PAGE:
In a relatively unusual development, mental health professionals who work for Kaiser Permanente in California went on strike.
At issue is the demand for mental health services, and the perception by the employees that they are understaffed, overworked, and not meeting their ethical obligation to see Kaiser patients in a timely fashion.
Job actions in the health care world are pretty uncommon, because of the direct impact they can have on day-to-day patient care. It’s a fine line between taking a negotiating position and potentially harming the people that we’ve signed on to help.
In health care, perhaps the most prominent unionized workers are the nurses and/or service employees (food service workers, custodial employees, etc.), who generally belong to local chapters of national unions like National Nurses United (NNU), the National Federation of Nurses, and the Service Employees International Union (SEIU) — just to name a few.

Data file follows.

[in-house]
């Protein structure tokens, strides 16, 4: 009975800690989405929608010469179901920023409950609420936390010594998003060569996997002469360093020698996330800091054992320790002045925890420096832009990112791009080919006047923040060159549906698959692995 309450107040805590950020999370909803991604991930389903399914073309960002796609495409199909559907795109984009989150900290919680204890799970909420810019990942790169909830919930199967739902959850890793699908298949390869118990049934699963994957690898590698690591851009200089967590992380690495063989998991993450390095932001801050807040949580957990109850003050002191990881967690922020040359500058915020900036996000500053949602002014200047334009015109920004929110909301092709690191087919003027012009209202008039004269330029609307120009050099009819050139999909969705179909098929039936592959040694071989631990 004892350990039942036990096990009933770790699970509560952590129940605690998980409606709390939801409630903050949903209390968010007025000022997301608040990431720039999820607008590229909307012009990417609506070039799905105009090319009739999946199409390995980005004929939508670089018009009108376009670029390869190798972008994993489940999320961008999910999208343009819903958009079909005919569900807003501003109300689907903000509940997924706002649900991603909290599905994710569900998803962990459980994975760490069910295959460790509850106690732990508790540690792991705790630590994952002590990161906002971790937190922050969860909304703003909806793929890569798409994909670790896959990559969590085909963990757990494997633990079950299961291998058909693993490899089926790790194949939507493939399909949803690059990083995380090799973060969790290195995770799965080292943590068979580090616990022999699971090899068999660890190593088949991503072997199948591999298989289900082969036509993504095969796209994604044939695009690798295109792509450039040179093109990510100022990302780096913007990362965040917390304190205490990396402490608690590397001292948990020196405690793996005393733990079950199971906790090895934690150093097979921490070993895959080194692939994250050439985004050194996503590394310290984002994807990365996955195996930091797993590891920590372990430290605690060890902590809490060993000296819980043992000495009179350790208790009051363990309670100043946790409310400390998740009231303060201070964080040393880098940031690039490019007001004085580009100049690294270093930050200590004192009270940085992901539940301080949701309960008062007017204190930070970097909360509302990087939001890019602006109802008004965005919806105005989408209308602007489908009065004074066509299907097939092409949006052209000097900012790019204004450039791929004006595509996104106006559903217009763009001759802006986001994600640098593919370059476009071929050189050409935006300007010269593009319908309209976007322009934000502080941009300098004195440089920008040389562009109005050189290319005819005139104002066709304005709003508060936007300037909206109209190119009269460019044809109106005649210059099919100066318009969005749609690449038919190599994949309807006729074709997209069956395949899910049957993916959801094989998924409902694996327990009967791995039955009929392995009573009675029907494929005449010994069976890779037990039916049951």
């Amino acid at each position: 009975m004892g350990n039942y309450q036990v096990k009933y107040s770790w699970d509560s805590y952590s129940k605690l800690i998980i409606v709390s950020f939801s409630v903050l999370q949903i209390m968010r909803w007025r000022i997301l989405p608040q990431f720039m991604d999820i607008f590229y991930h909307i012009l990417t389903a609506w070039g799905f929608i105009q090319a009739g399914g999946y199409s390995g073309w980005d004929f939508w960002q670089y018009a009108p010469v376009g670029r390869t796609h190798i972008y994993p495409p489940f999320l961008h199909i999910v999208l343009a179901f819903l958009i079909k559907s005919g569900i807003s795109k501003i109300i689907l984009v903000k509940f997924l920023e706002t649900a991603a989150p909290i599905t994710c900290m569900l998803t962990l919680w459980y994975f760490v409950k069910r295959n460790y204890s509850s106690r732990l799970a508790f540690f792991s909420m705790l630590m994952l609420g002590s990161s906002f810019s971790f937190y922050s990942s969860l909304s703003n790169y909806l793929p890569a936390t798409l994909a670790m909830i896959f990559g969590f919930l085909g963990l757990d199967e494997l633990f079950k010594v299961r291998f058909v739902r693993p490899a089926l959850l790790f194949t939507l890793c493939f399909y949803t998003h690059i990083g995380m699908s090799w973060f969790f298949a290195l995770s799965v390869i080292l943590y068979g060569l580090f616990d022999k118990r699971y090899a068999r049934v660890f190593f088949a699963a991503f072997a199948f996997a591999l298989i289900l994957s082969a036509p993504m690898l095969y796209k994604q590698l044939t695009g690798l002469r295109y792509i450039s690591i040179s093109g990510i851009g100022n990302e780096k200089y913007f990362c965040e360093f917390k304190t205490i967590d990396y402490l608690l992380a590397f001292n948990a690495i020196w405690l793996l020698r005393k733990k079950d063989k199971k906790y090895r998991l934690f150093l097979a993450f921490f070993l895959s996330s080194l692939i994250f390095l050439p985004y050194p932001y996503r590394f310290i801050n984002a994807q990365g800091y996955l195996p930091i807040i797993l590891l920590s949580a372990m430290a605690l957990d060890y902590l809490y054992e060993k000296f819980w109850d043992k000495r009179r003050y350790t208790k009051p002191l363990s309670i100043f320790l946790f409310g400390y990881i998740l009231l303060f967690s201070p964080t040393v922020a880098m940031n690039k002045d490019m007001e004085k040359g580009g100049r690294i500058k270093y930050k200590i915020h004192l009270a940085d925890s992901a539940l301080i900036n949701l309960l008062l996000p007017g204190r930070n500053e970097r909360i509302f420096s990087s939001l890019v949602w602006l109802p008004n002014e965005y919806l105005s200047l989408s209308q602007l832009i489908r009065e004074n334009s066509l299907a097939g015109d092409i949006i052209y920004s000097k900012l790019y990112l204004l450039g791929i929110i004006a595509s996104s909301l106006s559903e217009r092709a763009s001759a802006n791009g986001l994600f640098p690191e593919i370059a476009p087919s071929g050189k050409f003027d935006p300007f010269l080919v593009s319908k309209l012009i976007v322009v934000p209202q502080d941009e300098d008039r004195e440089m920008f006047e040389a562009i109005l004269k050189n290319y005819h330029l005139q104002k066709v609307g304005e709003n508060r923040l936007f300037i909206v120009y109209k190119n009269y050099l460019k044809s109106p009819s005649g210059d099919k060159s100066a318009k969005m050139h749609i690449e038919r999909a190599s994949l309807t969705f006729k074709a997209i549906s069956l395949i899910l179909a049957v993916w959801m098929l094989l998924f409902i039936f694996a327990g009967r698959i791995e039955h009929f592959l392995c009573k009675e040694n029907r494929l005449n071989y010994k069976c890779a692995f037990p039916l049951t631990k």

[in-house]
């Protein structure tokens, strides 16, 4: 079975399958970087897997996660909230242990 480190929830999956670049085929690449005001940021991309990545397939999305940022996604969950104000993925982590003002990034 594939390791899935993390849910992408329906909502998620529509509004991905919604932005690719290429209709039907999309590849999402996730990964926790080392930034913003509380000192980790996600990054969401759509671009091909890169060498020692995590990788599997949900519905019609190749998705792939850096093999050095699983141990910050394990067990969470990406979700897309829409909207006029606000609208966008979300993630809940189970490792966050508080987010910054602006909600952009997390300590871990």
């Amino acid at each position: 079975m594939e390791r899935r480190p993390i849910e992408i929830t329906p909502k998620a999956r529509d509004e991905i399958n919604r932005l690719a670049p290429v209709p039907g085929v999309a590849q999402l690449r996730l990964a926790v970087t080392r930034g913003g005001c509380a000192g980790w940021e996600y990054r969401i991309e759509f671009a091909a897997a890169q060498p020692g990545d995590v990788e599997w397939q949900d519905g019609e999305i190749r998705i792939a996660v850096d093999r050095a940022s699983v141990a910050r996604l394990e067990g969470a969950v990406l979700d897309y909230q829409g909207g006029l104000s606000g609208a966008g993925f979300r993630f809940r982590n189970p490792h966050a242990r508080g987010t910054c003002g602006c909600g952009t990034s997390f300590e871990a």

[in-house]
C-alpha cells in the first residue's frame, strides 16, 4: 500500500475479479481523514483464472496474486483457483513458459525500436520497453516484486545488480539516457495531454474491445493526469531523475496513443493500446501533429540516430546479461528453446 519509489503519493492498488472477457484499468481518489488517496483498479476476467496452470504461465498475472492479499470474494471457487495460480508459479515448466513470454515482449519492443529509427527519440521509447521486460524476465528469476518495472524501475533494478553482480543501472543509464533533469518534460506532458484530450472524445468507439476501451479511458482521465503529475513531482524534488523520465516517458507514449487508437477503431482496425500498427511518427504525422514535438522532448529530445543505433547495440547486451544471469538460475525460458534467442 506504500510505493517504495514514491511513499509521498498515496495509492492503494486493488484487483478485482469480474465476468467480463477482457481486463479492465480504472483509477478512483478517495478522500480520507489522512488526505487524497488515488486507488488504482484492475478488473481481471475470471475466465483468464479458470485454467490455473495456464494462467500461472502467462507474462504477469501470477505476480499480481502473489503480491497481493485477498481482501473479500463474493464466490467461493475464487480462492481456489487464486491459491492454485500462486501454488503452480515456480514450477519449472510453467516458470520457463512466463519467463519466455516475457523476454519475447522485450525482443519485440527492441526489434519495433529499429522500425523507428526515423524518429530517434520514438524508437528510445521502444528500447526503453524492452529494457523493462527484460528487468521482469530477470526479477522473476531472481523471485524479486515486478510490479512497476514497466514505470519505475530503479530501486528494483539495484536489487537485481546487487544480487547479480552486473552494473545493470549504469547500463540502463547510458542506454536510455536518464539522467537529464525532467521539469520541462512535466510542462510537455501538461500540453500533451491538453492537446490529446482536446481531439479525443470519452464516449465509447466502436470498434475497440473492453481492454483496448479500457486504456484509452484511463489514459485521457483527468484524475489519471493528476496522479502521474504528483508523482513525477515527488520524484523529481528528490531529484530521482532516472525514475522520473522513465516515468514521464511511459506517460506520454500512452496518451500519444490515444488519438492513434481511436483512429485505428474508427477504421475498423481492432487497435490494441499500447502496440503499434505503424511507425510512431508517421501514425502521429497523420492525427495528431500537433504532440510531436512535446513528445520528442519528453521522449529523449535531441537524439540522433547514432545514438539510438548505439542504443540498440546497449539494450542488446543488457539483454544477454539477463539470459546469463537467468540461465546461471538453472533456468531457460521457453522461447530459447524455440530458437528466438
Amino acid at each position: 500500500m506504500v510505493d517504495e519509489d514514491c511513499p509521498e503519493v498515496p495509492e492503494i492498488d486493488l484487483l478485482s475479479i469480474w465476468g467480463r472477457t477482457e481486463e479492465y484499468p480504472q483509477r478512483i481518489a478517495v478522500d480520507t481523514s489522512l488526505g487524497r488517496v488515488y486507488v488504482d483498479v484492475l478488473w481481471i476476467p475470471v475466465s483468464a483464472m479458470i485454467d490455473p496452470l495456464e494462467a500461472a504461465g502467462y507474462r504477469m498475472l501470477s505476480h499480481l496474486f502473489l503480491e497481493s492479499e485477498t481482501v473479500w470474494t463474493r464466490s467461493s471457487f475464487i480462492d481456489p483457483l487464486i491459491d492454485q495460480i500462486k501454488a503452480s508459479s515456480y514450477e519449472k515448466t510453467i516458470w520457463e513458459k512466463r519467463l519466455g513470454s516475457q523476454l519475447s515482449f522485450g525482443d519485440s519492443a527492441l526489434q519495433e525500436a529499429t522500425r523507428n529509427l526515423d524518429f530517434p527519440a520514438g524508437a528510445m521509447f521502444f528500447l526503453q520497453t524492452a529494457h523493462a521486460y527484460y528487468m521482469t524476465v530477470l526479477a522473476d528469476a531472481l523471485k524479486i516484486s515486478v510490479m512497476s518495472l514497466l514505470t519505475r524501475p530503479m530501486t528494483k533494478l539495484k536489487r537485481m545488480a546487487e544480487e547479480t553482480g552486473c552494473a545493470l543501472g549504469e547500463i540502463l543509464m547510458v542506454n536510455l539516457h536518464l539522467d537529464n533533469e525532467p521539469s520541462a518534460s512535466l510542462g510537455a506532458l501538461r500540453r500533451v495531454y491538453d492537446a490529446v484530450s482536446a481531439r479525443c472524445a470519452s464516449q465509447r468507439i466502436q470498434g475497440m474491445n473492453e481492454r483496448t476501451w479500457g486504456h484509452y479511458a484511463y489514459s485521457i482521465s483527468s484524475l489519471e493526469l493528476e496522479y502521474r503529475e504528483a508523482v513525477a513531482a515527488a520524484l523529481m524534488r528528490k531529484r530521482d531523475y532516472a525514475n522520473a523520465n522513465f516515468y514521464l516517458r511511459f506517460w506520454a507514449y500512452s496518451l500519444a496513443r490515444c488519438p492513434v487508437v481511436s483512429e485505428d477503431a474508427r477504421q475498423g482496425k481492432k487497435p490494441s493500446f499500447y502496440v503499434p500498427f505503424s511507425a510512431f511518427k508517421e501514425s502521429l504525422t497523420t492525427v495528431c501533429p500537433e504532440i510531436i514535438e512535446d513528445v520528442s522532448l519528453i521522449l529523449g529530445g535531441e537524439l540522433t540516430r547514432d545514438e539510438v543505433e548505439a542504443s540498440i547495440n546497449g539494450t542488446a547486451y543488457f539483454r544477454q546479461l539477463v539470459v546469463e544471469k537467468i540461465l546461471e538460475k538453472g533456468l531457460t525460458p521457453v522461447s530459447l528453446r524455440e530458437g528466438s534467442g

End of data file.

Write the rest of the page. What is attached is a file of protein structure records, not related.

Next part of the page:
KQED radio health reporter April Dembosky covered the Kaiser story, and was featured on NPR’s All Things Considered. She pointed out a couple of interesting reasons for the appointment backlog:
- The Affordable Care Act has provided coverage to more than a million Californians who were previously uninsured — so demand has risen.
- A state initiative has worked to reduce stigma associated with mental illness — which has also driven up demand, especially in the University of California system — site of another backlog.
I was lucky enough to interview Dembosky for Studio Tulsa on Health, our local public radio show, in which we explored this issue in more depth. If you’re interested, you can hear it here.